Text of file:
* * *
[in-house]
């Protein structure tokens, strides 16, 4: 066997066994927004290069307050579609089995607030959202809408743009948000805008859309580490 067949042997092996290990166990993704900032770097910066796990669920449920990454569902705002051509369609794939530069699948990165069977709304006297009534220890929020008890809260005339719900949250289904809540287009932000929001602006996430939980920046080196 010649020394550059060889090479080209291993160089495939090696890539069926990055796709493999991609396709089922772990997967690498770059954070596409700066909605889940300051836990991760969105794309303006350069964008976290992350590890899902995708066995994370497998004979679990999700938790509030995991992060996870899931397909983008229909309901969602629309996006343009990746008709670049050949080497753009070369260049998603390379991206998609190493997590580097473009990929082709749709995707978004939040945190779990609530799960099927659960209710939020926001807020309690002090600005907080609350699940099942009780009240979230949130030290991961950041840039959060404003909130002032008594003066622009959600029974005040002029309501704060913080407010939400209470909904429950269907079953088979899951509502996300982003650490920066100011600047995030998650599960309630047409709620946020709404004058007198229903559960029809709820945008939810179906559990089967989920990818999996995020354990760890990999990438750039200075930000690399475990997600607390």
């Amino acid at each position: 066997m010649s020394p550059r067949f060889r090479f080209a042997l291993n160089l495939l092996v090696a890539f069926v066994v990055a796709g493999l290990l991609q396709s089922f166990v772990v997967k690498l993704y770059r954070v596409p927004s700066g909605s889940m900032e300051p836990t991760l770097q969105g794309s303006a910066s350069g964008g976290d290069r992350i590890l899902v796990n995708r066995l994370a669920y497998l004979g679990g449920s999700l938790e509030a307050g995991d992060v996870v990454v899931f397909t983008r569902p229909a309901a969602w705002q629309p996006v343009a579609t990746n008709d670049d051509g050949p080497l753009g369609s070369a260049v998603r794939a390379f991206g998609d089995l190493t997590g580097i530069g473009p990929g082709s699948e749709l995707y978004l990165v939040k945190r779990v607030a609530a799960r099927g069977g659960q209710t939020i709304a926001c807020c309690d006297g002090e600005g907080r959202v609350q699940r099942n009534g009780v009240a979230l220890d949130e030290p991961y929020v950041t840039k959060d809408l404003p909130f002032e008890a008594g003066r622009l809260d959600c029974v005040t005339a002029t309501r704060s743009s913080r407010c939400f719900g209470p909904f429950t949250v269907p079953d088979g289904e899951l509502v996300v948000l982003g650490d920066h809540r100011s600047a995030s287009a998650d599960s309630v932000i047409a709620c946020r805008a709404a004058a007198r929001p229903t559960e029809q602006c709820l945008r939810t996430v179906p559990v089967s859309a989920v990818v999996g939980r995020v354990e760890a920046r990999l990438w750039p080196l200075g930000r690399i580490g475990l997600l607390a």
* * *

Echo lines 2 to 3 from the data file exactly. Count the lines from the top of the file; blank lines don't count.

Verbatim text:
């Protein structure tokens, strides 16, 4: 066997066994927004290069307050579609089995607030959202809408743009948000805008859309580490 067949042997092996290990166990993704900032770097910066796990669920449920990454569902705002051509369609794939530069699948990165069977709304006297009534220890929020008890809260005339719900949250289904809540287009932000929001602006996430939980920046080196 010649020394550059060889090479080209291993160089495939090696890539069926990055796709493999991609396709089922772990997967690498770059954070596409700066909605889940300051836990991760969105794309303006350069964008976290992350590890899902995708066995994370497998004979679990999700938790509030995991992060996870899931397909983008229909309901969602629309996006343009990746008709670049050949080497753009070369260049998603390379991206998609190493997590580097473009990929082709749709995707978004939040945190779990609530799960099927659960209710939020926001807020309690002090600005907080609350699940099942009780009240979230949130030290991961950041840039959060404003909130002032008594003066622009959600029974005040002029309501704060913080407010939400209470909904429950269907079953088979899951509502996300982003650490920066100011600047995030998650599960309630047409709620946020709404004058007198229903559960029809709820945008939810179906559990089967989920990818999996995020354990760890990999990438750039200075930000690399475990997600607390």
């Amino acid at each position: 066997m010649s020394p550059r067949f060889r090479f080209a042997l291993n160089l495939l092996v090696a890539f069926v066994v990055a796709g493999l290990l991609q396709s089922f166990v772990v997967k690498l993704y770059r954070v596409p927004s700066g909605s889940m900032e300051p836990t991760l770097q969105g794309s303006a910066s350069g964008g976290d290069r992350i590890l899902v796990n995708r066995l994370a669920y497998l004979g679990g449920s999700l938790e509030a307050g995991d992060v996870v990454v899931f397909t983008r569902p229909a309901a969602w705002q629309p996006v343009a579609t990746n008709d670049d051509g050949p080497l753009g369609s070369a260049v998603r794939a390379f991206g998609d089995l190493t997590g580097i530069g473009p990929g082709s699948e749709l995707y978004l990165v939040k945190r779990v607030a609530a799960r099927g069977g659960q209710t939020i709304a926001c807020c309690d006297g002090e600005g907080r959202v609350q699940r099942n009534g009780v009240a979230l220890d949130e030290p991961y929020v950041t840039k959060d809408l404003p909130f002032e008890a008594g003066r622009l809260d959600c029974v005040t005339a002029t309501r704060s743009s913080r407010c939400f719900g209470p909904f429950t949250v269907p079953d088979g289904e899951l509502v996300v948000l982003g650490d920066h809540r100011s600047a995030s287009a998650d599960s309630v932000i047409a709620c946020r805008a709404a004058a007198r929001p229903t559960e029809q602006c709820l945008r939810t996430v179906p559990v089967s859309a989920v990818v999996g939980r995020v354990e760890a920046r990999l990438w750039p080196l200075g930000r690399i580490g475990l997600l607390a």